Antebellum South

  1. Introduction to Puritanism and Expansionism
  2. Antebellum South
  3. Life in the Plantations
  4. USA: North and South
  5. O’Sullivan’s Manifest Destiny
  6. The social context of America in the early 19th century
  7. The American Civil War: 1861-1865
  8. America: The New Nation
  9. After the American Civil War: The Reconstruction
  10. America: West to the Pacific
  11. Years of Growth


The South had developed a unique society and a sense of Southern nationalism. The conflict with the North and the secession were an attempt to create an independent nation.

Also a contrast, the South had developed a class system whereas the North was characterized by a social structure.

Antebellum South

A Southern ideology – based on aristocracy – justified slavery. Many (crazy) explanations were put forward like: “the African race is biologically inferior” or “physically and mentally under-developed”.

Through slavery, they could adjust to a better kind of life, and be taught new morals and the “true religion”. All that was part of the Southern ideology: “Some people must work and sweat to provide those in charge with leadership”.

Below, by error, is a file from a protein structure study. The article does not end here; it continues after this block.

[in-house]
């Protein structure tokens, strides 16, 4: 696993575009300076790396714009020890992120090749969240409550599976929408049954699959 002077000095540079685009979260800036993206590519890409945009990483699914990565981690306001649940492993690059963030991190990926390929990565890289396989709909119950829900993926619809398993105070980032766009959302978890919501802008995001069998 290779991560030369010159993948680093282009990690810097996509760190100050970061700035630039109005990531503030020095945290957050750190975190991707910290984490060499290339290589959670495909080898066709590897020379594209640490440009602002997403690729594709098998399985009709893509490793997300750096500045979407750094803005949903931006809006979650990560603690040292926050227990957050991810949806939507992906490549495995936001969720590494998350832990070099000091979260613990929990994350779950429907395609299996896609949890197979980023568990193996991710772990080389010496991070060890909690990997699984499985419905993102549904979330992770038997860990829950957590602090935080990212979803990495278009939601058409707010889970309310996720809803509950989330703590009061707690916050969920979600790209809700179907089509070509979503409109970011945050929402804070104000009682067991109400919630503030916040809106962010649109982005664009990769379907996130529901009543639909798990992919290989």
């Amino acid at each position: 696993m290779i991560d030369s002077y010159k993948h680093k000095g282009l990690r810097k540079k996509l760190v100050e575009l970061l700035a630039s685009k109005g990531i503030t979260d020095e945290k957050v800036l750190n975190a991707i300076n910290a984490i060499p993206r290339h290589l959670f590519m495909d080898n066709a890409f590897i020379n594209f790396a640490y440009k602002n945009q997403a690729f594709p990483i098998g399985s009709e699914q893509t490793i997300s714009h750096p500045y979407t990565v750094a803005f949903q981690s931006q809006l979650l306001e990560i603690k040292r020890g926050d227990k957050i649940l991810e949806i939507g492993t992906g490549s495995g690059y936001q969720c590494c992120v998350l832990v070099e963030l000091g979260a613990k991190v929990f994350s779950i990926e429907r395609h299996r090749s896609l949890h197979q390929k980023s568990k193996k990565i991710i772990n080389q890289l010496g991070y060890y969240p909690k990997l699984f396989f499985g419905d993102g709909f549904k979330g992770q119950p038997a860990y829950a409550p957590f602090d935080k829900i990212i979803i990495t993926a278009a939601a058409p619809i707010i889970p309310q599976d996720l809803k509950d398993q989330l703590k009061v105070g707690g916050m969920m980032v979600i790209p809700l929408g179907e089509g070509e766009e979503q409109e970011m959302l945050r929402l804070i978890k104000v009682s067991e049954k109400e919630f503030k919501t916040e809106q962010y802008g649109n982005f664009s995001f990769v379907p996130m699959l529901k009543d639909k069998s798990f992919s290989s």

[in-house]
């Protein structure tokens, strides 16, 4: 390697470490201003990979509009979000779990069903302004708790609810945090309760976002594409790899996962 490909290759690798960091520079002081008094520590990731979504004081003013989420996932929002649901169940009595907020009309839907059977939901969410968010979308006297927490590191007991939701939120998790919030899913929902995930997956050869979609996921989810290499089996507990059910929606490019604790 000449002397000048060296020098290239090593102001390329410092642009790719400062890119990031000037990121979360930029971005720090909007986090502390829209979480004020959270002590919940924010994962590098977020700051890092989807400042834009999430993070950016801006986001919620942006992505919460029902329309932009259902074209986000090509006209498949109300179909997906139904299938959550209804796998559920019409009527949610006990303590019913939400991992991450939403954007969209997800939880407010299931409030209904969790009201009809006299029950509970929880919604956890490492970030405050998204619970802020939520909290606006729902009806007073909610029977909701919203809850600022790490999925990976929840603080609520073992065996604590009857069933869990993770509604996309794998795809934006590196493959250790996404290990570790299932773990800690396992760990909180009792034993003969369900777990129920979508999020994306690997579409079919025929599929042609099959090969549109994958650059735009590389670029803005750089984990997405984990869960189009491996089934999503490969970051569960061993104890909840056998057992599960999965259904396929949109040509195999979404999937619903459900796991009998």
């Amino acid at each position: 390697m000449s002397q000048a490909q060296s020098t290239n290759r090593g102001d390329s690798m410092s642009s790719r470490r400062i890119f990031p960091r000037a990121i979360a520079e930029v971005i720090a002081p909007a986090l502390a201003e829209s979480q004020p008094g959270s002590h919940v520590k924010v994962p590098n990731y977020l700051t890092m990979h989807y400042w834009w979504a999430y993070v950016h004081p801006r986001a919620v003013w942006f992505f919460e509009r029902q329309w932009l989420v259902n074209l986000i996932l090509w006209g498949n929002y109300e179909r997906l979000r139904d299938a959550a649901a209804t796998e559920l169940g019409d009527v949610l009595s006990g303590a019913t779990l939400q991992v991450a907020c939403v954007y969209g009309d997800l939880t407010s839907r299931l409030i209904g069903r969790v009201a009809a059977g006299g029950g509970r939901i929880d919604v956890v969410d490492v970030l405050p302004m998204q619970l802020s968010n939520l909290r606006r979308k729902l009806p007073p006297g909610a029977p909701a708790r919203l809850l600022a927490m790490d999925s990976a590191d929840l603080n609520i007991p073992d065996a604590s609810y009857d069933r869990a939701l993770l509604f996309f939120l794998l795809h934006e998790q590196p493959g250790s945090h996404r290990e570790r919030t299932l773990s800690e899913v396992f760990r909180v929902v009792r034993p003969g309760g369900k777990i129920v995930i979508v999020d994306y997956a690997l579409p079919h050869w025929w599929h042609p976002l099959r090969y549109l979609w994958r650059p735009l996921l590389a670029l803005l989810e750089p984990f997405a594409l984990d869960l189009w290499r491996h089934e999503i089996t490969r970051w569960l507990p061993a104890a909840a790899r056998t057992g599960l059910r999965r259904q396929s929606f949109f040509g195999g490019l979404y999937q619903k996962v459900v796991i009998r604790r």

Southern society is hedonistic when the North advocates the Puritan ethic (moral – virtue – hard work, according to the Bible).

After 1830, abolitionist societies began violent campaigns against slavery. Garrison was an extremist abolitionist who printed/invented sensational stories about how cruelly black slaves were treated in the South.

Slaveholders were depicted as monsters and, in the North, slavery was seen as a sin against God (move on to the religious ground). Garrison wanted the “purification of the Nation from the guilt of slavery”.

Slavery was the apparent cause of the Civil War: it was the spark that ignited the powder keg. Yet, it should be obvious that the real cause of the conflict was the incompatible and irreconcilable economic, political, social, and ideological differences between the two sections.

The South’s economy relied on agriculture. The North kept taxing the Southern imports from Europe, hoping that the South would buy Northern products that were overpriced and more poorly manufactured.

In retaliation, Europe raised prices on its imports, making it very expensive to purchase Southern cotton and tobacco. Since the US Government had a Northern majority in the legislature, the South could do nothing except to be taxed.